But perhaps the most crucial difference of all is this: Fierravanti-Wells’ comments are part of a disturbing pattern of allegations against Morrison. Obviously these allegations deserve our scrutiny. There’s no doubt, as the PM said as he tried to wave them away this morning, that Fierravanti-Wells is furious over being relegated to an unwinnable third spot on the NSW ticket. But the reason Morrison critics find these allegations so newsworthy, so believable and so concerning is that they form part of a pattern. From Julia Banks to Gladys Berejiklian to Bridget Archer to Christine Holgate to Jacqui Lambie to, now, Pauline Hanson, Morrison has been accused of acting like a bully towards women again and again. This is the guy known for “yelling and thumping the table” in meetings, who likes to tell women trying to question him that he is the prime minister.

Throughout today’s interviews, Morrison did his best to dismiss Fierravanti-Wells’ claims, employing his usual bag of tricks (along with some strange new ones). “Connie”, he said, once again using a woman’s first name, was obviously “disappointed” that her time in parliament was coming to an end. “Connie” had said similar things about Tony Abbott and Malcolm Turnbull, he insisted across multiple interviews – though not quite as bad as what she has said about him, he admitted on News Breakfast. Being criticised comes with the territory (an old favourite); but also, this is just “scuttlebutt”. Ultimately, these dismissals (so hypocritical in light of the campaign he waged against Anthony Albanese just last week) only serve to reinforce the patronising denials we’ve seen from him time and again. (Curiously, he’s dropped out of tonight’s 7.30 interview with Leigh Sales.)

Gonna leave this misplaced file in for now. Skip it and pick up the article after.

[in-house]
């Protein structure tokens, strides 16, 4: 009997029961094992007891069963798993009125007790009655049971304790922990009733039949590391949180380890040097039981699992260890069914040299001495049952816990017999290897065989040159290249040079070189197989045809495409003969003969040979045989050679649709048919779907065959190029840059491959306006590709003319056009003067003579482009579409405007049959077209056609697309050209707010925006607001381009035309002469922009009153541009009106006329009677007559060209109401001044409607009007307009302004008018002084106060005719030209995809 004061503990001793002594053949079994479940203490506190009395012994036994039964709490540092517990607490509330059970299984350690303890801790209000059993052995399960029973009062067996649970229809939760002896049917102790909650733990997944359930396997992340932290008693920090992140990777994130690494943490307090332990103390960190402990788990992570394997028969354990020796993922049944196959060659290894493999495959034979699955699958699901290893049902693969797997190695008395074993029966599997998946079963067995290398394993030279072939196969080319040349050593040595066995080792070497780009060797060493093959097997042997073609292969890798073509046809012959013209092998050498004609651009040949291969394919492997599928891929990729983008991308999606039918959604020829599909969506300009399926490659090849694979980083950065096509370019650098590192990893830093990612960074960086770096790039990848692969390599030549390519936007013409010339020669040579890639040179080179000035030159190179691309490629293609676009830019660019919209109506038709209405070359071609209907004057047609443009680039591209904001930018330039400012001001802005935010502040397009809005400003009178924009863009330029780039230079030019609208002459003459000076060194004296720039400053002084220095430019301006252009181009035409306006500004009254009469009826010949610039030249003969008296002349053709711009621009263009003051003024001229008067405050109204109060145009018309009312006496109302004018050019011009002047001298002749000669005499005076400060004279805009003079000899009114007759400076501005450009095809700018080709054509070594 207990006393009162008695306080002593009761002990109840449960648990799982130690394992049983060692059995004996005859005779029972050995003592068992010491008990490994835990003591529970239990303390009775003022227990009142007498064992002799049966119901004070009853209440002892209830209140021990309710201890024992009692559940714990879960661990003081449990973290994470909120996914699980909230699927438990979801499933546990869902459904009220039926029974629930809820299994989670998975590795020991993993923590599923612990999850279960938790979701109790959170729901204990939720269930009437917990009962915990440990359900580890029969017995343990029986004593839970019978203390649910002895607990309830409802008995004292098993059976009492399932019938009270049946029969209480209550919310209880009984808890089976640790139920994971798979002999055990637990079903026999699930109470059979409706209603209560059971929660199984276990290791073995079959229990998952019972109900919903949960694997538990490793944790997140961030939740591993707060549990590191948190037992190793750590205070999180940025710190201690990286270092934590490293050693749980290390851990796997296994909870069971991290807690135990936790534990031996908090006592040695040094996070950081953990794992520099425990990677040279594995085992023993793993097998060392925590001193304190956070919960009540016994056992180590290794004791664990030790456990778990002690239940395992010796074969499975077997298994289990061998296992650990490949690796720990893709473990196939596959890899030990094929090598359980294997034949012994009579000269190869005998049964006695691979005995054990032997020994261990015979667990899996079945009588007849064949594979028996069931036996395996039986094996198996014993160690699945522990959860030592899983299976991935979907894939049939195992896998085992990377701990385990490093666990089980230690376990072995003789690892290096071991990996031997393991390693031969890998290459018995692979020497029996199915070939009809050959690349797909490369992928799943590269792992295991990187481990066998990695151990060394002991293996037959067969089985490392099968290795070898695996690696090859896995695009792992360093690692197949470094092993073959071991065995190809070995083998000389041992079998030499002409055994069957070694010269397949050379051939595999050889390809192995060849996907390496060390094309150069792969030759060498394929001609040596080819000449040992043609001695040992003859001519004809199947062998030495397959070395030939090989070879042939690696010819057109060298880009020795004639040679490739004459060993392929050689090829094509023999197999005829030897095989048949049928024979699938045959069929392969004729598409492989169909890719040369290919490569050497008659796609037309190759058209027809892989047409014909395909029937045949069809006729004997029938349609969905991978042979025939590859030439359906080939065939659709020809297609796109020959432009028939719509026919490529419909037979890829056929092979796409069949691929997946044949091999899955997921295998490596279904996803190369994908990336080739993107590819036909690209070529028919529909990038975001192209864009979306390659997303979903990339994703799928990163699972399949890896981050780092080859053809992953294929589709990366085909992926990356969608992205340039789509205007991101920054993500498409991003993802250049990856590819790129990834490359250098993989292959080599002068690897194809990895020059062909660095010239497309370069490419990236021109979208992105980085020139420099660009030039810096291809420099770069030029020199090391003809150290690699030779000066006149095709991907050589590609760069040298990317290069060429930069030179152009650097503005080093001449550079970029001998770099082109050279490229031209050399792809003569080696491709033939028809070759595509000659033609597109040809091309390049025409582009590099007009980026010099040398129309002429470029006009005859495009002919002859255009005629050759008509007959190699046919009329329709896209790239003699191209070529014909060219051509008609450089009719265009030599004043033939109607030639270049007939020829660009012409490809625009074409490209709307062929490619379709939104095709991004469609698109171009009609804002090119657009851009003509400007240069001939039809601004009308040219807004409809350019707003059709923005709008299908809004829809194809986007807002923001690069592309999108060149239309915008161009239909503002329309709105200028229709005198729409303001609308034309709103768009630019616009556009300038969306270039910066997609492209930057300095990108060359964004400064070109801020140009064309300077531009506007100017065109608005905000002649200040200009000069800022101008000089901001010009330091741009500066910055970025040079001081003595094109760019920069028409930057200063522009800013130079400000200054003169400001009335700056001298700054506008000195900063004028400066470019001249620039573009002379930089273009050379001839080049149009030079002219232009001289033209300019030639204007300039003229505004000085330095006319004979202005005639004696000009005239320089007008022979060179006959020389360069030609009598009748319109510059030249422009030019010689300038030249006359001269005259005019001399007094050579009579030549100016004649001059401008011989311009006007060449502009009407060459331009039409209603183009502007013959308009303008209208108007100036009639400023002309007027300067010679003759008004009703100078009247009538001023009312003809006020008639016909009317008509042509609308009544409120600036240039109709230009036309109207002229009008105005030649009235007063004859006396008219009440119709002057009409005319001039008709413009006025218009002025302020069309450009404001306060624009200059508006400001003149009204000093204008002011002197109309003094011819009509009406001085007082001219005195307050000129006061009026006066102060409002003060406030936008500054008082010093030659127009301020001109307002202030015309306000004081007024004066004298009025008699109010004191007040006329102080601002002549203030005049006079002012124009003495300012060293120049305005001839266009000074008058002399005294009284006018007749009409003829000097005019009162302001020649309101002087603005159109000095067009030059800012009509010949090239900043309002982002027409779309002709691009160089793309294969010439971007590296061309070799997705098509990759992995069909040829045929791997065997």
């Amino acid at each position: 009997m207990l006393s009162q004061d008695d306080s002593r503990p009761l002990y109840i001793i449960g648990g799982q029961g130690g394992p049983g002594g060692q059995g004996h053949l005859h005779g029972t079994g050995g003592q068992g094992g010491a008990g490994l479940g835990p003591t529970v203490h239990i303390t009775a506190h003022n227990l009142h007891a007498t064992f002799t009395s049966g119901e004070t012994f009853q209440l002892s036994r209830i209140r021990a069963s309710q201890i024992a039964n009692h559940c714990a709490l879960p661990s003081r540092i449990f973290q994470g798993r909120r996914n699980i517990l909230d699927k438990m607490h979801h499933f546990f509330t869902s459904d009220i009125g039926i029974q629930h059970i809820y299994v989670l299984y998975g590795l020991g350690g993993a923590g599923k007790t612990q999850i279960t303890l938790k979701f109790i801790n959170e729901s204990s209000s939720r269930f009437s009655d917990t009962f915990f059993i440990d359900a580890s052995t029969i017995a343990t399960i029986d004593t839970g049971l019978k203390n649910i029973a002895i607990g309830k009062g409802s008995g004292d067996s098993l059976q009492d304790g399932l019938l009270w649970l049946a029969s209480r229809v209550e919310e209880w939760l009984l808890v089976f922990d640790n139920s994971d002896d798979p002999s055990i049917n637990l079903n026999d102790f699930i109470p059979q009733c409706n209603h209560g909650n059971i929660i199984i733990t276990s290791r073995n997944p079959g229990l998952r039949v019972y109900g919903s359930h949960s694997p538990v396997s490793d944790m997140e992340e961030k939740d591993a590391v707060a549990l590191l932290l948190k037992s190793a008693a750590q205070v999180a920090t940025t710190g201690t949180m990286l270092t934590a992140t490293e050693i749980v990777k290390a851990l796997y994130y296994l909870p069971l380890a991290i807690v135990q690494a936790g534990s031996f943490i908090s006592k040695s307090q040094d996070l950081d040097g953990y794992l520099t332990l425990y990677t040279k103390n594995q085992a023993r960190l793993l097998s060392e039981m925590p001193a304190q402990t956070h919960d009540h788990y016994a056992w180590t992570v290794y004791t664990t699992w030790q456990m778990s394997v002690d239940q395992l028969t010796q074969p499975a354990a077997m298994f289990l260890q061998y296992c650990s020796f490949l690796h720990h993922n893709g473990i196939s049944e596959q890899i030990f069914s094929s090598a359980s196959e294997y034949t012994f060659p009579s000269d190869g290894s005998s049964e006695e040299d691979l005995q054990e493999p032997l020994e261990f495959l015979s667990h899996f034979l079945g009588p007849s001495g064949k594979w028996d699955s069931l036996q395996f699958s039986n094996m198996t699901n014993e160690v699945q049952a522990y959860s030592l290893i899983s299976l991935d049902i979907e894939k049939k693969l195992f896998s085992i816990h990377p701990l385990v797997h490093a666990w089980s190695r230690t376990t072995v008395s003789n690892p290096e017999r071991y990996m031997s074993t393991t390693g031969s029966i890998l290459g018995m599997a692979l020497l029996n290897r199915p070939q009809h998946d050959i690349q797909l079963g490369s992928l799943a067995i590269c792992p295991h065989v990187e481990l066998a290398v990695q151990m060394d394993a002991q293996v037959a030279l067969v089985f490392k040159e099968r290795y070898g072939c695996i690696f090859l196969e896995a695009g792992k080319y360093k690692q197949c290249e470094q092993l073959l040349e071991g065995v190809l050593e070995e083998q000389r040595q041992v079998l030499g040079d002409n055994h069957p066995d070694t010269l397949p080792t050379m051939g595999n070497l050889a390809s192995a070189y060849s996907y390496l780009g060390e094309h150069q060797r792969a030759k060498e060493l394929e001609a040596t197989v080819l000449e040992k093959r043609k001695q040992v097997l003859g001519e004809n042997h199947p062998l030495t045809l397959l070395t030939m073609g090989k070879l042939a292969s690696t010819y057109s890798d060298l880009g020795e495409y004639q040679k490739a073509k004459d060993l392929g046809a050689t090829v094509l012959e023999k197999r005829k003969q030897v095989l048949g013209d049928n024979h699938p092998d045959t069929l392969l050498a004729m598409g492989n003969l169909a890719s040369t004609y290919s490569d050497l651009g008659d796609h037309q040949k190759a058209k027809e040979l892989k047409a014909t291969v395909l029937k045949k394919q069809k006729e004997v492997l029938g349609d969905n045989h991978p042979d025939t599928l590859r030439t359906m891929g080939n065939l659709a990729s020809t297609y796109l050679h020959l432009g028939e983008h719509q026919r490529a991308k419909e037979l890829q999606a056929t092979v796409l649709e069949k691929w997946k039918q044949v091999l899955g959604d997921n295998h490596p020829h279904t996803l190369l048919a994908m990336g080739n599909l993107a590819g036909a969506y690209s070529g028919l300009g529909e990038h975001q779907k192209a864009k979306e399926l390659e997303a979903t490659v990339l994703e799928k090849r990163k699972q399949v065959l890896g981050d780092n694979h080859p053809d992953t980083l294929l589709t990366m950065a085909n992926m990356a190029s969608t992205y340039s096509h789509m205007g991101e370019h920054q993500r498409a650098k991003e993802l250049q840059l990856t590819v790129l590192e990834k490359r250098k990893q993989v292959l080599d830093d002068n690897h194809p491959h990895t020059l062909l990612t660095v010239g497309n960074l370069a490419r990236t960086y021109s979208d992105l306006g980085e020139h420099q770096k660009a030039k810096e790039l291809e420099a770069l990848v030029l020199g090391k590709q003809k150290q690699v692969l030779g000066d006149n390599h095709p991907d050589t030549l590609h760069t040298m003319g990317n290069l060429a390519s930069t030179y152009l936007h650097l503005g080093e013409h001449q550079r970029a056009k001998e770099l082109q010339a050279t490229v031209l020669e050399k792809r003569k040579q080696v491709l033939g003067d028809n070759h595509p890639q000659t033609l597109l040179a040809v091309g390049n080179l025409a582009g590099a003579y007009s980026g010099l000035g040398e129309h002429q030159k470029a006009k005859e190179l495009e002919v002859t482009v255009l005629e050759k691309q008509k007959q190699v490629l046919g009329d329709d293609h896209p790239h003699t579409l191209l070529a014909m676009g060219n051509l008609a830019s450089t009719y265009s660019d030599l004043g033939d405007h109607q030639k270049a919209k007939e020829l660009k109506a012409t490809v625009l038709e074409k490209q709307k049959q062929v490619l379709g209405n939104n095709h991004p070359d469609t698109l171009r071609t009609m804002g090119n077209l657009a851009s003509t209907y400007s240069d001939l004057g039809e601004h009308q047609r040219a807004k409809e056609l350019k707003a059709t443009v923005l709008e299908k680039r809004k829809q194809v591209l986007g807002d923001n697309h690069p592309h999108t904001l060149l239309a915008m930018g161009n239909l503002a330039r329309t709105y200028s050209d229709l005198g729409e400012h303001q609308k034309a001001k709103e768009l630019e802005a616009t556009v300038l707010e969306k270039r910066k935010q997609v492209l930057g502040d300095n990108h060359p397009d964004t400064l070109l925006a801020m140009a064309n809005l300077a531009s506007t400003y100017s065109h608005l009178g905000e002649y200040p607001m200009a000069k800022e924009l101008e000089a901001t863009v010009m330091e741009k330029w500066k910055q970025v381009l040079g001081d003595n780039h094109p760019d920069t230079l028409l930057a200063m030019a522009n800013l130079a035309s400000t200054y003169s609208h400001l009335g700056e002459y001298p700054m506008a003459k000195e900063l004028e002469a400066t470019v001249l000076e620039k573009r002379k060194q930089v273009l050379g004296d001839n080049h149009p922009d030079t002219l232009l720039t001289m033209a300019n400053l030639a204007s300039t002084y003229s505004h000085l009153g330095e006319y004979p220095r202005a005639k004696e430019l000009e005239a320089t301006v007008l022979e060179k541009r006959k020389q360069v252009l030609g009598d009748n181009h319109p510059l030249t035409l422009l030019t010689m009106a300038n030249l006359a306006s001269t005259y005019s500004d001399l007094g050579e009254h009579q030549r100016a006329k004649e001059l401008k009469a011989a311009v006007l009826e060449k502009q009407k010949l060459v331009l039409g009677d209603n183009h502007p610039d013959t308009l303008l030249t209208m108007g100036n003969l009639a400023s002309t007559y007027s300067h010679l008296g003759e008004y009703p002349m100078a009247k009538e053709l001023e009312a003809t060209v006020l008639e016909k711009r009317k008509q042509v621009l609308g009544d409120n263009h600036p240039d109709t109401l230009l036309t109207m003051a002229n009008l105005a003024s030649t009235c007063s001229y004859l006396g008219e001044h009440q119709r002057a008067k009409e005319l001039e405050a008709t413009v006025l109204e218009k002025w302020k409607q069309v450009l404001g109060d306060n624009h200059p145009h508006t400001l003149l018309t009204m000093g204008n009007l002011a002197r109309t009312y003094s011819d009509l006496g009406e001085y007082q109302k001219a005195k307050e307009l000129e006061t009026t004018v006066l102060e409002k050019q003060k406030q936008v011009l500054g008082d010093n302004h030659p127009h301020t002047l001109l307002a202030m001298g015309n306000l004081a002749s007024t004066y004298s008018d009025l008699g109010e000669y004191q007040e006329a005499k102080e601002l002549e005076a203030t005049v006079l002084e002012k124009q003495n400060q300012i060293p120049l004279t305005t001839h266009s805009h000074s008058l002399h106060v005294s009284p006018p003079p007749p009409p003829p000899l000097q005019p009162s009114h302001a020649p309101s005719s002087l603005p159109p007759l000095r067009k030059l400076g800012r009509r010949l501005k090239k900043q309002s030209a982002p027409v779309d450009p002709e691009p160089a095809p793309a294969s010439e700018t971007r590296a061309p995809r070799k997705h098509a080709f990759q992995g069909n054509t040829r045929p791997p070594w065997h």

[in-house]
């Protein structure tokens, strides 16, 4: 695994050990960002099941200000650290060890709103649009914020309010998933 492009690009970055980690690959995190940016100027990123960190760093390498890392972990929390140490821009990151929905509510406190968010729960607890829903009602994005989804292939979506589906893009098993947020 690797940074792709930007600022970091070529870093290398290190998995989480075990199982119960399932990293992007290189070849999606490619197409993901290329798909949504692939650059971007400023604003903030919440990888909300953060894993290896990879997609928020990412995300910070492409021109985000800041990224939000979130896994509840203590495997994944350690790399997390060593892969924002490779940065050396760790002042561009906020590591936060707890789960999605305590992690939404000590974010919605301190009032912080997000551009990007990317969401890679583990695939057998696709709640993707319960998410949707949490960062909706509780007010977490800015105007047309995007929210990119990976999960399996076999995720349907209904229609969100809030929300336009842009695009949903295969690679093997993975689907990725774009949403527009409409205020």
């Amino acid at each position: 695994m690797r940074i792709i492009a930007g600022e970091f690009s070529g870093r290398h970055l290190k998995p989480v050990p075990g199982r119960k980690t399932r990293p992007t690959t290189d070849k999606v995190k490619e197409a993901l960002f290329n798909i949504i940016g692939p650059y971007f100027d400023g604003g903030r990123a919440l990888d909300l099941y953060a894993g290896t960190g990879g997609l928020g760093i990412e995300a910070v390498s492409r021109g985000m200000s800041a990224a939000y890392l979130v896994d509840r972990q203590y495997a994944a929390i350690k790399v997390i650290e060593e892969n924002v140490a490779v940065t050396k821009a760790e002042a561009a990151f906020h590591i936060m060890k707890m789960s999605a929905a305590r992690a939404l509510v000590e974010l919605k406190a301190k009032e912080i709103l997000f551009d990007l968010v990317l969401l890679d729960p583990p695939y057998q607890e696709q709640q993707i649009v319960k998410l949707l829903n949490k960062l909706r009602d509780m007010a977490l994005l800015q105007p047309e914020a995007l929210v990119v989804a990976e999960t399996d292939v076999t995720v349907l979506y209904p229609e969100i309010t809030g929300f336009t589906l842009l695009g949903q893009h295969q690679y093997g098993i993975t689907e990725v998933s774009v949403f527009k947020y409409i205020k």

If Morrison is now so big on inquiries, why are we left wondering what happened to the inquiries into Julia Banks’ treatment and that of other women at the time of his ascension to the prime ministership? Why are we still waiting on the results into inquiries into what and when his office knew about certain rape allegations? And if the PM loves inquiries so much, shouldn’t we have one into the way he had been repeatedly alleged to have treated women, especially those on his own side? As the AFR’s Phil Coorey more-or-less wrote last week, hypocrisy’s a bitch, isn’t it?

The conversation around “the treatment of women in politics” has become very blurry in the past few weeks, as everyone returned to their ideological corners on the Kitching matter. But this is the very reason that such things need to be properly called out and distinguished, so that we don’t end up in a “both sides” mess. Something grossly factional appears to have gone down in Labor last year, but that simply doesn’t measure up to the fact that we’ve got a PM, currently seeking re-election, who appears to be – in the words of Fierravanti-Wells – “an autocrat and a bully who has no moral compass”. And there are good reasons that women are crying out for this to be taken seriously.

Rachel Withers

Rachel Withers is the contributing editor of The Politics.